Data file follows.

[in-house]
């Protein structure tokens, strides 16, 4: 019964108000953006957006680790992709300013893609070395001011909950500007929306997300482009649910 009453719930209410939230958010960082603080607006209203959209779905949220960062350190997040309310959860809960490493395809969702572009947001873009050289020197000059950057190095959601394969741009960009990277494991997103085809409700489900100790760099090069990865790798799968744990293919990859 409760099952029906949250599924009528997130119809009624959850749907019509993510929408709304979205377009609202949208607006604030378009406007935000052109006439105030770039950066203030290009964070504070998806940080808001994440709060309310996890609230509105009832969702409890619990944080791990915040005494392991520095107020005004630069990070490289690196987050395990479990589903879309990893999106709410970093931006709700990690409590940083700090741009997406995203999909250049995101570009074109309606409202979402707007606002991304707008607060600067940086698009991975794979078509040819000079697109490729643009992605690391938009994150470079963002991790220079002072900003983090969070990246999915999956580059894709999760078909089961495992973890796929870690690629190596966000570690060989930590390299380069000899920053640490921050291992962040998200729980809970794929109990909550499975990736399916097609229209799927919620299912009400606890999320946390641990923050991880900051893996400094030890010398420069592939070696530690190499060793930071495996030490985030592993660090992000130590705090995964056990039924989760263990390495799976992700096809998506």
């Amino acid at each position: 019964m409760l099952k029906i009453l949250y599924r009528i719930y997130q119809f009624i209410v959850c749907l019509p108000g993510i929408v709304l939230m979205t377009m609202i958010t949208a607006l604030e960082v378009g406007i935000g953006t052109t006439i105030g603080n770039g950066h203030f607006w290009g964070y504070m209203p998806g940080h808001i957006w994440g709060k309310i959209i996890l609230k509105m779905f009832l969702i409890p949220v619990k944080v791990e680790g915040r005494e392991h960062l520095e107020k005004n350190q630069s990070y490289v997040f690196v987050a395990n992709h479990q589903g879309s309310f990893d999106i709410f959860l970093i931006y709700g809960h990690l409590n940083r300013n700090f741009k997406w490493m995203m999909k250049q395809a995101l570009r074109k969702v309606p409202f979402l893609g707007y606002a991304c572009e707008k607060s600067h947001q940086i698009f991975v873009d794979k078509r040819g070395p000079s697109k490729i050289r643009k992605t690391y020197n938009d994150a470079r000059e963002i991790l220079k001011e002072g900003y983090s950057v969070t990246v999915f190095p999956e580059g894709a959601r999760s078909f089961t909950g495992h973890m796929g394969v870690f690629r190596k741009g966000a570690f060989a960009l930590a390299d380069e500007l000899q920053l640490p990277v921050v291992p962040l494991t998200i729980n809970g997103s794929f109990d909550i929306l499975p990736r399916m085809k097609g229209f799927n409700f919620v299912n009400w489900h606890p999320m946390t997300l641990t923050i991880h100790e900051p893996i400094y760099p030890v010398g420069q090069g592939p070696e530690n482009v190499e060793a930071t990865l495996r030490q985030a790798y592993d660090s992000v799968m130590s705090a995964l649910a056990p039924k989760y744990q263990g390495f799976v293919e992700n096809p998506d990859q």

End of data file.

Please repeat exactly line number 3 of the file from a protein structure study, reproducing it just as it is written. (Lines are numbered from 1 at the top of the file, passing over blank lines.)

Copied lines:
């Amino acid at each position: 019964m409760l099952k029906i009453l949250y599924r009528i719930y997130q119809f009624i209410v959850c749907l019509p108000g993510i929408v709304l939230m979205t377009m609202i958010t949208a607006l604030e960082v378009g406007i935000g953006t052109t006439i105030g603080n770039g950066h203030f607006w290009g964070y504070m209203p998806g940080h808001i957006w994440g709060k309310i959209i996890l609230k509105m779905f009832l969702i409890p949220v619990k944080v791990e680790g915040r005494e392991h960062l520095e107020k005004n350190q630069s990070y490289v997040f690196v987050a395990n992709h479990q589903g879309s309310f990893d999106i709410f959860l970093i931006y709700g809960h990690l409590n940083r300013n700090f741009k997406w490493m995203m999909k250049q395809a995101l570009r074109k969702v309606p409202f979402l893609g707007y606002a991304c572009e707008k607060s600067h947001q940086i698009f991975v873009d794979k078509r040819g070395p000079s697109k490729i050289r643009k992605t690391y020197n938009d994150a470079r000059e963002i991790l220079k001011e002072g900003y983090s950057v969070t990246v999915f190095p999956e580059g894709a959601r999760s078909f089961t909950g495992h973890m796929g394969v870690f690629r190596k741009g966000a570690f060989a960009l930590a390299d380069e500007l000899q920053l640490p990277v921050v291992p962040l494991t998200i729980n809970g997103s794929f109990d909550i929306l499975p990736r399916m085809k097609g229209f799927n409700f919620v299912n009400w489900h606890p999320m946390t997300l641990t923050i991880h100790e900051p893996i400094y760099p030890v010398g420069q090069g592939p070696e530690n482009v190499e060793a930071t990865l495996r030490q985030a790798y592993d660090s992000v799968m130590s705090a995964l649910a056990p039924k989760y744990q263990g390495f799976v293919e992700n096809p998506d990859q």